August 16, 2023
Like a clean-up hitter in baseball, Fulton County, Georgia, District Attorney Fani Willis has hit a grand slam home run with her indictment of former President Donald Trump, reports The Hill.
It is by far the most comprehensive of the four criminal indictments now pending against the former president—in terms of the kinds of crimes it alleges, the places in which they occurred, and the number of people charged.
Georgia, which was ground zero for Trump’s lies about the election outcome and his effort to overturn the results of the 2020 election, now looks like it also will be ground zero for those seeking to hold the former president accountable.
The indictment filed by Willis draws on various state laws to name what Trump did in the wake of the 2020 election and rightly calls the Trump campaign a criminal enterprise for the coordinated efforts it made to overturn the election results.
While Special Counsel Jack Smith’s August 1 indictment seemed narrowly focused and tailored to avoid any unnecessary legal complexity, Willis appears to have chosen a different path.
The Georgia indictment lays out, in soup-to-nuts fashion, many crimes. Some are already well-know and, if proven, are quite serious. Others, although also serious, have received much less publicity.
The indictment does a service to American democracy by providing the broadest possible framework to describe the crimes that Trump and others allegedly committed in Georgia and elsewhere.
As the indictment states in its succinct introduction: “Defendant Donald John Trump lost the United States presidential election held on November 3, 2020. One of the states he lost was Georgia. Trump and the other Defendants charged in this Indictment refused to accept that Trump lost, and they knowingly and willfully joined a conspiracy to unlawfully change the outcome of the election in favor of Trump.”
“That conspiracy,” the indictment continues, “contained a common plan and purpose to commit two or more acts of racketeering activity in Fulton County, Georgia, elsewhere in the State of Georgia, and in other states … including, but not limited to, Arizona, Michigan, Nevada, New Mexico, Pennsylvania, and Wisconsin, and in the District of Columbia.”
The charges contained in the 41-count indictment involve Trump and 18 others, a rogues’ gallery of collaborators in the ex-president’s alleged criminal enterprise, including Rudy Giuliani, John Eastman, Mark Meadows, Sidney Powell, and Jeffrey Clark. The named defendants are liable to severe criminal penalties, with the very real prospect that some, or all of them, will end up joining the 47,000 people already serving time in Georgia prisons.
At the heart of Willis’s grand slam indictment is the charge that Trump’s conduct violated Georgia’s laws against racketeering, a type of organized crime typically involving fraud or extortion. This charge conjures images of the kinds of things done by Al Capone or Jimmy Hoffa—and now of the four-time indicted former president.
Georgia’s Racketeer Influenced and Corrupt Organizations Act (RICO), enacted in 1980, was written more broadly than its federal counterpart. Under Georgia’s law, it is easier to prove a pattern of racketeering than it would be with a federal RICO charge. As The Guardian notes, “It requires prosecutors to show the existence of an ‘enterprise’—and a pattern of racketeering activity that is predicated on at least two ‘qualifying’ crimes.”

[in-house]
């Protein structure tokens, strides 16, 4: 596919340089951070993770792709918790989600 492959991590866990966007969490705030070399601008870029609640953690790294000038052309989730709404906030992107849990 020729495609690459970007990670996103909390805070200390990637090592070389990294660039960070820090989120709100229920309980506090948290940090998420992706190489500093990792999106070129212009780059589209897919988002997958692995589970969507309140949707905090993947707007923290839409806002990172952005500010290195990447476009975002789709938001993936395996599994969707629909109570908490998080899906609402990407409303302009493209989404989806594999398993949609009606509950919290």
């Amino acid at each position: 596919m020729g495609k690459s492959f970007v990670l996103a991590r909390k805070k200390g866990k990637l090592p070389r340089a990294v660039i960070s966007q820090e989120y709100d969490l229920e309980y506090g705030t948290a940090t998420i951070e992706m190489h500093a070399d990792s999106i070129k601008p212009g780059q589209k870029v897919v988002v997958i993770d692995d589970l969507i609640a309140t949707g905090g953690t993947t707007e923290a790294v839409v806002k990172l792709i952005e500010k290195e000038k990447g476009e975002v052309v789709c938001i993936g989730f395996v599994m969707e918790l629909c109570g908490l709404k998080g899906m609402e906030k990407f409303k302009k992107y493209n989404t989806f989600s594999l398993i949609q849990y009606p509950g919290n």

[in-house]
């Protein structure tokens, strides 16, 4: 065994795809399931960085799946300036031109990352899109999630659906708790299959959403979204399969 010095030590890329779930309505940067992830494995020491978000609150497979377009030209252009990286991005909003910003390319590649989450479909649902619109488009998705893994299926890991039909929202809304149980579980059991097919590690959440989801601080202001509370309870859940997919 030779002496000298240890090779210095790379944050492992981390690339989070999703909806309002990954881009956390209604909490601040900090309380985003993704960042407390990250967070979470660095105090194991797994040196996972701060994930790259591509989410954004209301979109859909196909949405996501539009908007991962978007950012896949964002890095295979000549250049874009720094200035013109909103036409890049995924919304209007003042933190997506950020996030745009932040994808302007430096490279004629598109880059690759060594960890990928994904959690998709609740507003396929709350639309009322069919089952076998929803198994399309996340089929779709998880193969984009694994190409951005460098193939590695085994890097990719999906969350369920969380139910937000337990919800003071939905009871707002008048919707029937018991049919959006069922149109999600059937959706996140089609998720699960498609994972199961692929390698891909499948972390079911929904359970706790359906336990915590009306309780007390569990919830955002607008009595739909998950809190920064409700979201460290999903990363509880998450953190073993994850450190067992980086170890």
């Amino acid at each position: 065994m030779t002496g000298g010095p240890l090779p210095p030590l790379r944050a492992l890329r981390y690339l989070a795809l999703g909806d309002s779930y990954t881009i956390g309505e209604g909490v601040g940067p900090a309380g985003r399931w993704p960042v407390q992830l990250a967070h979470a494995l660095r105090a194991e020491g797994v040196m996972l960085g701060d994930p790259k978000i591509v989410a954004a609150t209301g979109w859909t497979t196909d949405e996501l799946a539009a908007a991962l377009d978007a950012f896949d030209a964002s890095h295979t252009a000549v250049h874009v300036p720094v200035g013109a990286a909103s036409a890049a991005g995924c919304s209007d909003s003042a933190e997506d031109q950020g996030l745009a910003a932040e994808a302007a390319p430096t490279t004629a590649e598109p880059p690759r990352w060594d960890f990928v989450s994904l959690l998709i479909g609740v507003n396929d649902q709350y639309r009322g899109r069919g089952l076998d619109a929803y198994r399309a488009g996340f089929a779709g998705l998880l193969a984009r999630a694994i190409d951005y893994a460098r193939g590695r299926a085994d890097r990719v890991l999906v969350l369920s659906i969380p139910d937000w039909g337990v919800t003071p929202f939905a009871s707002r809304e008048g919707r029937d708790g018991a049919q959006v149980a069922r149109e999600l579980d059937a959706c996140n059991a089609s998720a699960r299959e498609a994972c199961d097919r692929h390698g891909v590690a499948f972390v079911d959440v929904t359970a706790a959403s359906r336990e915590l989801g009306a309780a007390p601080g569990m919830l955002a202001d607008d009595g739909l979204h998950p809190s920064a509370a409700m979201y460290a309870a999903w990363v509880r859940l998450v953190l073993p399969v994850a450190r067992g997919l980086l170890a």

Among those crimes the indictment lists: making false statements concerning fraud in the November 3, 2020 election; corruptly soliciting Georgia officials, “including the Secretary of State and the Speaker of the House of Representatives, to violate their oaths to the Georgia Constitution and to the United States Constitution by unlawfully changing the outcome of the November 3, 2020 presidential election”; and creating “false Electoral College documents and recruit[ing] individuals to convene and cast false Electoral College votes.”
The Georgia indictment also charges Trump and others with conspiracy to commit election fraud. Those efforts include what Trump calls his “perfect phone call” to Georgia Secretary of State Brad Raffensperger, in which the then-president asked him to find 11,780 votes and warned he might face criminal prosecution if he failed to do so.
Using the racketeering charge for Trump’s election tampering efforts, seems, at first glance, to be going into what Georgia State University law professor Anthony Michael Kreis calls “deeply uncharted territory.” Applying it in this context, he says, “is very new. That is something that we haven’t seen in Georgia before, and it hasn’t really happened elsewhere before.”
And because of its complexity—trying a racketeering case with 19 defendants, each with their own lawyer and legal strategy—it will not be easy to pull off. But, given Willis’s track record, Trump should take this racketeering charge very seriously.
If it is televised, America will see defendant Trump sitting quietly with his lawyers while he is prosecuted by a Black woman in a city which Joe Biden carried overwhelmingly. This is hardly the visual which our reality-TV-star-turned-president generally prefers, although it may play into his overarching narrative of victimization in a demographically changing America.
In the end, the filing of Willis’s indictment means that Georgia will be, as lyrics in the well-known song by Ray Charles say, very much on Trump’s mind—as well as on the minds of Americans seeking a forum to examine the damage he has done to our democracy.
Research contact: @thehill